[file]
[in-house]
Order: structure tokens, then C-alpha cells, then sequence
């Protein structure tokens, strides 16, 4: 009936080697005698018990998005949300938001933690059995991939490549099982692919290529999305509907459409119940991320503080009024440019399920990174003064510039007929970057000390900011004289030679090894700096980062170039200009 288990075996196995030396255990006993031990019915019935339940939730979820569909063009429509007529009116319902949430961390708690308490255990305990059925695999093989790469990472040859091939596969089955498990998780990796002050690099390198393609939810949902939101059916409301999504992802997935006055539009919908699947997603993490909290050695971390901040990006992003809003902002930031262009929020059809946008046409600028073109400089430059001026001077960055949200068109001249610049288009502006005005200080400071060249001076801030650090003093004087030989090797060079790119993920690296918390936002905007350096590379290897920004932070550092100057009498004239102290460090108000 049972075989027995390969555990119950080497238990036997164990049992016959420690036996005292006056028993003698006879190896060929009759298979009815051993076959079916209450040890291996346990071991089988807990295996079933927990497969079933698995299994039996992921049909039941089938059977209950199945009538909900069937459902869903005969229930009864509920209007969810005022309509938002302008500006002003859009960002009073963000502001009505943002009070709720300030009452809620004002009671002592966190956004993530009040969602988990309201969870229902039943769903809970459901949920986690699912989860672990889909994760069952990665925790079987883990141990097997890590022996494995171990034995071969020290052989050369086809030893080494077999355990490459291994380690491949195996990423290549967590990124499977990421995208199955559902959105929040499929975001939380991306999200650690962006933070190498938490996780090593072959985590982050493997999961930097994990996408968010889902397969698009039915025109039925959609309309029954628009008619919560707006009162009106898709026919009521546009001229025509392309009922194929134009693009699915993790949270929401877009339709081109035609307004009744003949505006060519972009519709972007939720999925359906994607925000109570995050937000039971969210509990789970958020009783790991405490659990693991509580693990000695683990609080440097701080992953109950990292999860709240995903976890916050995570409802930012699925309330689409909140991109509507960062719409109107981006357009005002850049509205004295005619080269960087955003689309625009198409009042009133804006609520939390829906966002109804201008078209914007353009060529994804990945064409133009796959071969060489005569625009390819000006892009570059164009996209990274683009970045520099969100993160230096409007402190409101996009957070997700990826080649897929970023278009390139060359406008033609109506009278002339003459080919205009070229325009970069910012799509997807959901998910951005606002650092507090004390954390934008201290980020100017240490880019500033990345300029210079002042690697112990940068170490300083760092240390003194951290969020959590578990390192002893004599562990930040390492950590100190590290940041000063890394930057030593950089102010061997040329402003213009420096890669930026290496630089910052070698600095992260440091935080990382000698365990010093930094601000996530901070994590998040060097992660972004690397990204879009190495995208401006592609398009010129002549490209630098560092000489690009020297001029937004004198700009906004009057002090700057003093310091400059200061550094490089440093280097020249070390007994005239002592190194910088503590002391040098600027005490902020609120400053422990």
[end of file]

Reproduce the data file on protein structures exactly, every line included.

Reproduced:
[in-house]
Order: structure tokens, then C-alpha cells, then sequence
């Protein structure tokens, strides 16, 4: 009936080697005698018990998005949300938001933690059995991939490549099982692919290529999305509907459409119940991320503080009024440019399920990174003064510039007929970057000390900011004289030679090894700096980062170039200009 288990075996196995030396255990006993031990019915019935339940939730979820569909063009429509007529009116319902949430961390708690308490255990305990059925695999093989790469990472040859091939596969089955498990998780990796002050690099390198393609939810949902939101059916409301999504992802997935006055539009919908699947997603993490909290050695971390901040990006992003809003902002930031262009929020059809946008046409600028073109400089430059001026001077960055949200068109001249610049288009502006005005200080400071060249001076801030650090003093004087030989090797060079790119993920690296918390936002905007350096590379290897920004932070550092100057009498004239102290460090108000 049972075989027995390969555990119950080497238990036997164990049992016959420690036996005292006056028993003698006879190896060929009759298979009815051993076959079916209450040890291996346990071991089988807990295996079933927990497969079933698995299994039996992921049909039941089938059977209950199945009538909900069937459902869903005969229930009864509920209007969810005022309509938002302008500006002003859009960002009073963000502001009505943002009070709720300030009452809620004002009671002592966190956004993530009040969602988990309201969870229902039943769903809970459901949920986690699912989860672990889909994760069952990665925790079987883990141990097997890590022996494995171990034995071969020290052989050369086809030893080494077999355990490459291994380690491949195996990423290549967590990124499977990421995208199955559902959105929040499929975001939380991306999200650690962006933070190498938490996780090593072959985590982050493997999961930097994990996408968010889902397969698009039915025109039925959609309309029954628009008619919560707006009162009106898709026919009521546009001229025509392309009922194929134009693009699915993790949270929401877009339709081109035609307004009744003949505006060519972009519709972007939720999925359906994607925000109570995050937000039971969210509990789970958020009783790991405490659990693991509580693990000695683990609080440097701080992953109950990292999860709240995903976890916050995570409802930012699925309330689409909140991109509507960062719409109107981006357009005002850049509205004295005619080269960087955003689309625009198409009042009133804006609520939390829906966002109804201008078209914007353009060529994804990945064409133009796959071969060489005569625009390819000006892009570059164009996209990274683009970045520099969100993160230096409007402190409101996009957070997700990826080649897929970023278009390139060359406008033609109506009278002339003459080919205009070229325009970069910012799509997807959901998910951005606002650092507090004390954390934008201290980020100017240490880019500033990345300029210079002042690697112990940068170490300083760092240390003194951290969020959590578990390192002893004599562990930040390492950590100190590290940041000063890394930057030593950089102010061997040329402003213009420096890669930026290496630089910052070698600095992260440091935080990382000698365990010093930094601000996530901070994590998040060097992660972004690397990204879009190495995208401006592609398009010129002549490209630098560092000489690009020297001029937004004198700009906004009057002090700057003093310091400059200061550094490089440093280097020249070390007994005239002592190194910088503590002391040098600027005490902020609120400053422990």